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Sunday Tasmanian - Tassie Living - - NEWS -

Nedahl Ste­lio writes that adopt­ing a plant-based diet doesn’t nec­es­sar­ily mean sac­ri­fic­ing flavour nor in­ter­est


“The big one not to miss out on is vi­ta­min B12,” says Pro­fes­sor Flood. “If you’re eat­ing dairy and eggs, you’re more likely to be able to get ad­e­quate amounts, but as a ve­gan it’s harder un­less you go for foods that are B12 for­ti­fied like some soy prod­ucts. Look to see if it has B12 in the in­gre­di­ent list­ing.” Pro­longed de­fi­ciency of vi­ta­min B12 can cause cog­ni­tive de­cline.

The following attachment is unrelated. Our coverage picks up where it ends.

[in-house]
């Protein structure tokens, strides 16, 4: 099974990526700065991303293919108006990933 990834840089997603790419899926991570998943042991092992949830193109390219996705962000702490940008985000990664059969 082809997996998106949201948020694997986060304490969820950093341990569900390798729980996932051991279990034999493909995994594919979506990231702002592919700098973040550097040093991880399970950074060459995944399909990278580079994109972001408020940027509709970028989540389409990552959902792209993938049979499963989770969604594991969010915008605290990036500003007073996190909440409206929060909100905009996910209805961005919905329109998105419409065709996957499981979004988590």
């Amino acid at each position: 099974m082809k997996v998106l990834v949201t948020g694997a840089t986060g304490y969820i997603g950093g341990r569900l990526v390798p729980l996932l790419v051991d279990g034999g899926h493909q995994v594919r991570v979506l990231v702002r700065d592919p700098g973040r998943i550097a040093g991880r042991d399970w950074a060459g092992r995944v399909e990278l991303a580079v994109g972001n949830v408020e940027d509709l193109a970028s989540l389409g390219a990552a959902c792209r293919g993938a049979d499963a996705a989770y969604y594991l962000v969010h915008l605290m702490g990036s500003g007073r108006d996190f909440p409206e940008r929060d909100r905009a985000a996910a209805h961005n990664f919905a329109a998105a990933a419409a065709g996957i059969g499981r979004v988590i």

“These are both found in higher amounts in meat prod­ucts. Eat a range of plant-based sources like tofu, legumes, whole­grains, wheat­germ, nuts and seeds and even sour­dough bread,” says Pro­fes­sor Flood.


Found in oily fish, nuts (es­pe­cially wal­nuts) and flaxseed, among other foods, these are cred­ited with all man­ner of health ben­e­fits, in­clud­ing re­duc­ing the risk of heart dis­ease and pro­mot­ing brain health. Pro­fes­sor Flood notes that re­cent re­search points to the body adapt­ing to lower amounts of things such as zinc, iron and omega-3 fatty acids. “As you eat less meat, the body be­gins to draw more of those nu­tri­ents out of the foods you are eat­ing,” she says. “So it might not be as im­por­tant to eat ki­los of spinach to get your nu­tri­ents as we first thought.”

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